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Pierce County sees jump in homelessness; joins King County in worsening crisis

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(The Center Square) – The latest count of homeless people in Pierce County signals an increasing number of unhoused people in the Seattle-Tacoma metro area.

Pierce County conducted its annual Point-in-Time (PIT) count of sheltered and unsheltered people throughout the region on Jan. 26. The results revealed a 23% increase of people experiencing homelessness in Pierce County, with 2,661.

Out of the 2,661 homeless people tallied, 1,445 (54%) were sheltered. Last year, there were 1,385 homeless people counted as being sheltered at the time of the PIT count.

However, the number of people living without shelter in Pierce County jumped 59.4% from 763 in 2023 to 1,216 in 2024.

“The 2024 PIT count validates what we all see in our communities; despite efforts by Pierce County, local cities and towns, and our strong community of service providers, we continue to see a rise in homelessness in Pierce County,” Pierce County Human Services Director Heather Moss said in a statement. “We continue to fund programs across the spectrum of interventions from prevention to permanent housing to address this important issue.”

Neighboring King County’s 2024 PIT count showed a 22.6% increase in homelessness from its last count in 2022. King County had 16,385 homeless people tallied throughout the region.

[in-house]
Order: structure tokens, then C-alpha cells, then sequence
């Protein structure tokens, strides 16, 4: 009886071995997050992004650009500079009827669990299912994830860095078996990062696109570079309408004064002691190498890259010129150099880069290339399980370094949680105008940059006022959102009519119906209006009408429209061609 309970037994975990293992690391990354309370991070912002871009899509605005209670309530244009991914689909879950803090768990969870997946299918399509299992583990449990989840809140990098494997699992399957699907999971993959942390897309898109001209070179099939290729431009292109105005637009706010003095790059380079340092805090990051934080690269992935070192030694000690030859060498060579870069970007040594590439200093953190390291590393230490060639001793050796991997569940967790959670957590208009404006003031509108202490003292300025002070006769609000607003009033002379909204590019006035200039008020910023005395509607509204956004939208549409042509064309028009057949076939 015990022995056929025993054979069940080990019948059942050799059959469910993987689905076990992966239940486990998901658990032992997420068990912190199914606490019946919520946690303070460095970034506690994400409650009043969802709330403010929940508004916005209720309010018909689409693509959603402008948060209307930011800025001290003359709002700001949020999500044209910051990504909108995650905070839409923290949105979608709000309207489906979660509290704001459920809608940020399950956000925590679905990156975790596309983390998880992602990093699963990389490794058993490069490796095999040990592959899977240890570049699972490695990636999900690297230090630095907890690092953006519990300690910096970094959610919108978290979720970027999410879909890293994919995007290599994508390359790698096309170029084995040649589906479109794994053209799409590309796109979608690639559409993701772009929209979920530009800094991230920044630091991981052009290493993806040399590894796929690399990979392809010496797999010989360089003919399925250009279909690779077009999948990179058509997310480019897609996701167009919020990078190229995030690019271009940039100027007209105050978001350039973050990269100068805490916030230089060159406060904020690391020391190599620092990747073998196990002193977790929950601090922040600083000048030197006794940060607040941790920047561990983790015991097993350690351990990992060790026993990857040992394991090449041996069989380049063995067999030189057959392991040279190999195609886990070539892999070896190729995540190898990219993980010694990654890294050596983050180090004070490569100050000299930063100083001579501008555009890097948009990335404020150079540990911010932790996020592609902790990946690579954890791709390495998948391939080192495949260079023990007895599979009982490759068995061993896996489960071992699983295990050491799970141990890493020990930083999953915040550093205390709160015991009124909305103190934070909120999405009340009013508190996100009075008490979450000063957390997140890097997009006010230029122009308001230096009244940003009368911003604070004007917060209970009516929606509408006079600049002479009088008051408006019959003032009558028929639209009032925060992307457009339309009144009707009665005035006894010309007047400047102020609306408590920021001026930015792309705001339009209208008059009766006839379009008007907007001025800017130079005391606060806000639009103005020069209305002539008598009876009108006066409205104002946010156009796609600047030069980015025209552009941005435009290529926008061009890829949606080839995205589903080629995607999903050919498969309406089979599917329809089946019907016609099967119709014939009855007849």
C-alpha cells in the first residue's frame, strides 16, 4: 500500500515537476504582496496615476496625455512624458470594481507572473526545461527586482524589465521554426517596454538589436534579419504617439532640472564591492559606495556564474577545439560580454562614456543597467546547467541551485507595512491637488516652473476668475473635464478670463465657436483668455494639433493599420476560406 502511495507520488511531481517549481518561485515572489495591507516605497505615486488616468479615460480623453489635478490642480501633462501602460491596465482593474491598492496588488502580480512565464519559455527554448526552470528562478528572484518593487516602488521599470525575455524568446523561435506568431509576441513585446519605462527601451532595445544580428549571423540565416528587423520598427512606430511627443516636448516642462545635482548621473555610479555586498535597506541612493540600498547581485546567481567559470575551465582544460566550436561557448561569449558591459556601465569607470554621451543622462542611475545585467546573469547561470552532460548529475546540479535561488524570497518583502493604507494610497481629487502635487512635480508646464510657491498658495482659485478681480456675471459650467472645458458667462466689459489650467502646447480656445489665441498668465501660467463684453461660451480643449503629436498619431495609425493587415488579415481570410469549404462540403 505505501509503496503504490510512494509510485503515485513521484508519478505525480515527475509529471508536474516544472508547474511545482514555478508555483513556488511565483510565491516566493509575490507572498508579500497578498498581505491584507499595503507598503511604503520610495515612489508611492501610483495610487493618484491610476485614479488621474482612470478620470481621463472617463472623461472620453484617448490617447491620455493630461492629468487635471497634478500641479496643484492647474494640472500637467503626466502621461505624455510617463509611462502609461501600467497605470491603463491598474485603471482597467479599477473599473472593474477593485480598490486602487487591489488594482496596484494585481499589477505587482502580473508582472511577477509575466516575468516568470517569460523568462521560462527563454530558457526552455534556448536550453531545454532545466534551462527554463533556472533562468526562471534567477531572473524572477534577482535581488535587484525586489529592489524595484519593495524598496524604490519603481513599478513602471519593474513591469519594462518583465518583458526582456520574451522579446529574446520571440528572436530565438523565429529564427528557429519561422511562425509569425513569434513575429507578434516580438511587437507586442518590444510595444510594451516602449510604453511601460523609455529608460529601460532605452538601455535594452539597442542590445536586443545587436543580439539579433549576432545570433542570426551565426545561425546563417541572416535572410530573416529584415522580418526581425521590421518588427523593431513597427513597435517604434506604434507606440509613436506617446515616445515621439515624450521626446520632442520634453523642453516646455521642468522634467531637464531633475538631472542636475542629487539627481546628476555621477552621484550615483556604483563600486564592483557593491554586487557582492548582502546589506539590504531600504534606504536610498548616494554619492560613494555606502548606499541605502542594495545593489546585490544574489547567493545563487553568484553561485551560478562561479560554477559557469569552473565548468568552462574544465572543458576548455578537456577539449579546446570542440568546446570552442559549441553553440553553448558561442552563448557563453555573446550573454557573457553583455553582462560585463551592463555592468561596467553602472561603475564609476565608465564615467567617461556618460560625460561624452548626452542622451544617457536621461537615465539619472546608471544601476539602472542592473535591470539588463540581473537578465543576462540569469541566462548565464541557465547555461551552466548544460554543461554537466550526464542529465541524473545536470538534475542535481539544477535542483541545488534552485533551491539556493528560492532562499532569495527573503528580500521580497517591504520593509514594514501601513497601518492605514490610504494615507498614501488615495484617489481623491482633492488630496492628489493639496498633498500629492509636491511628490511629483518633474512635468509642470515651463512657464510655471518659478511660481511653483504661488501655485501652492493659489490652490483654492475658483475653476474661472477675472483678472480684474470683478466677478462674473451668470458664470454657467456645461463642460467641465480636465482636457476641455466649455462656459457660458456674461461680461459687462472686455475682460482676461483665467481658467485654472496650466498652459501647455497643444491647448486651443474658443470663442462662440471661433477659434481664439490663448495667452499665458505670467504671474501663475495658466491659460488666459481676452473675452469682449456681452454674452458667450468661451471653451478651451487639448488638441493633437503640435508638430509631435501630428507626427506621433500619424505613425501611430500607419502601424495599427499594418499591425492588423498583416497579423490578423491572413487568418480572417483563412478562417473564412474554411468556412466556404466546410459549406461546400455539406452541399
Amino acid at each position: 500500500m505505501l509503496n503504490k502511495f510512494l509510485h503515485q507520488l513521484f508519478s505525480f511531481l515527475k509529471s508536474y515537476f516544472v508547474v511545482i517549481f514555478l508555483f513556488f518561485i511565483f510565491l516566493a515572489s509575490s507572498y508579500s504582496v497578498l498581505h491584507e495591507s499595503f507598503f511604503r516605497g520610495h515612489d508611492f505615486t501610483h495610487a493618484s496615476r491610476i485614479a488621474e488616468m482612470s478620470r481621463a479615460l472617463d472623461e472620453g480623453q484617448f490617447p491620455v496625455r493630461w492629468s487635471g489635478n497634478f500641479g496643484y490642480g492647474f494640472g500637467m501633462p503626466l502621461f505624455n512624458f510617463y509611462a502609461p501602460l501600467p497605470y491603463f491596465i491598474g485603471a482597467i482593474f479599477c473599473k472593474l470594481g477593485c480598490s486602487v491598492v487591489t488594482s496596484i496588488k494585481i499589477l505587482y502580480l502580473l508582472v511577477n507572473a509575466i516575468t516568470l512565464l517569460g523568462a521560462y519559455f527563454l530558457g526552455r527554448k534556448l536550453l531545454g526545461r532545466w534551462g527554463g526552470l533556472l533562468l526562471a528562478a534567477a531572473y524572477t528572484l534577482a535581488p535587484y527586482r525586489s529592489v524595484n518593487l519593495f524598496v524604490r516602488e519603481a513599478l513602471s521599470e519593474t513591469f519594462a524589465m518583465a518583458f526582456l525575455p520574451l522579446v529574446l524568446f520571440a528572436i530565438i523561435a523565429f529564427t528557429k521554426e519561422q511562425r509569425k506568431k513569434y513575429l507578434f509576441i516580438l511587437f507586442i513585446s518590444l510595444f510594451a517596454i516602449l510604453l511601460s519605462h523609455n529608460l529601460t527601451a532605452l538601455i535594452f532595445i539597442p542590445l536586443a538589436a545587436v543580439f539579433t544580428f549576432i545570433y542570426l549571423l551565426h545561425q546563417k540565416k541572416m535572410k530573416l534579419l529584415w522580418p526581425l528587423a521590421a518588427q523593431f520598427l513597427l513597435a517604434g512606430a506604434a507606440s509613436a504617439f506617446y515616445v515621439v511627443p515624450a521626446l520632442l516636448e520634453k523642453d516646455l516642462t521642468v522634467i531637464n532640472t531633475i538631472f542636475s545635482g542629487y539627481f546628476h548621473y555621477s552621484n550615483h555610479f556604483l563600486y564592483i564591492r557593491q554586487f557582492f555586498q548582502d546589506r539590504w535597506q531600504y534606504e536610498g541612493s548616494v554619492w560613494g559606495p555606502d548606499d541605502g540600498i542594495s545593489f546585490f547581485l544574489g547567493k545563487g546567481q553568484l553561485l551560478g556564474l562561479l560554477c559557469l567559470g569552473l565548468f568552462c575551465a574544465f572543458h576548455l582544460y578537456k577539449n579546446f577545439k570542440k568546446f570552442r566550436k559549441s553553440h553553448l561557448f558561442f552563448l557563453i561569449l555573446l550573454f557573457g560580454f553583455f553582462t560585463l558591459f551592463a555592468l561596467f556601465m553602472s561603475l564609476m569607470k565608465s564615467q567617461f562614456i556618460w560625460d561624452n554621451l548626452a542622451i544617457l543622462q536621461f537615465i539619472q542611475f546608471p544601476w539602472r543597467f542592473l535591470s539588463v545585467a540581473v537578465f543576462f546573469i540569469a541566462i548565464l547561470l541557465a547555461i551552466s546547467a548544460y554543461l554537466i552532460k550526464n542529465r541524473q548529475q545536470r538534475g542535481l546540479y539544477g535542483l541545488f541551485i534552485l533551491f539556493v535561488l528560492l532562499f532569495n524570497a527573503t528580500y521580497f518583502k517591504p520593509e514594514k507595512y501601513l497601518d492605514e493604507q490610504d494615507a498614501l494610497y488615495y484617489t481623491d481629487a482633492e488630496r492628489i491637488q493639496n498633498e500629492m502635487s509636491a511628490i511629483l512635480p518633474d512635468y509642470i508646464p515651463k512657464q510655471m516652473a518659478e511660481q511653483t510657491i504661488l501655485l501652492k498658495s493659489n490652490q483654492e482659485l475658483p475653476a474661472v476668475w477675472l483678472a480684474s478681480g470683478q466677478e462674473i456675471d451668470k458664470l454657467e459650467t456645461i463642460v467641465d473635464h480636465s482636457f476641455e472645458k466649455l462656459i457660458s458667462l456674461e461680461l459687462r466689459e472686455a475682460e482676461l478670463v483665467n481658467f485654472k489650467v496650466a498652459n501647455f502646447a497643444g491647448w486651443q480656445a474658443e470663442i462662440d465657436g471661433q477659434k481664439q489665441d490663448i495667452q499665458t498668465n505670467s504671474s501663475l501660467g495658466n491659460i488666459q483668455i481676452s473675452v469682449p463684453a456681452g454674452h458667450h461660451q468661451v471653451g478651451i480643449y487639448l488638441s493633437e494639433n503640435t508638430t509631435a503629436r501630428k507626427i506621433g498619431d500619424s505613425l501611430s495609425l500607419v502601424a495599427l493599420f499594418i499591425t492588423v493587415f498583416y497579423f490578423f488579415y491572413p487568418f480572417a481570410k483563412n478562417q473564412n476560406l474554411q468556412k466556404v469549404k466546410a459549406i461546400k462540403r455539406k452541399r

Combining both PIT counts from Washington’s two most populated counties brings the total number of homeless people in the Seattle-Tacoma region to 19,046 in 2024.

It is important to note that the PIT count is widely regarded as an undercount of the actual number of unhoused people within a certain area.

Pierce County dedicates roughly $185.4 million toward homelessness efforts as part of its 2024-2025 biennial budget.

Approximately $99.8 million in funding is distributed to service providers that increase the region’s affordable housing stock. According to the county, the number one cause reported for people becoming homeless changed from family crisis to a lack of affordable housing, reinforcing the need for different types of housing at all income levels.

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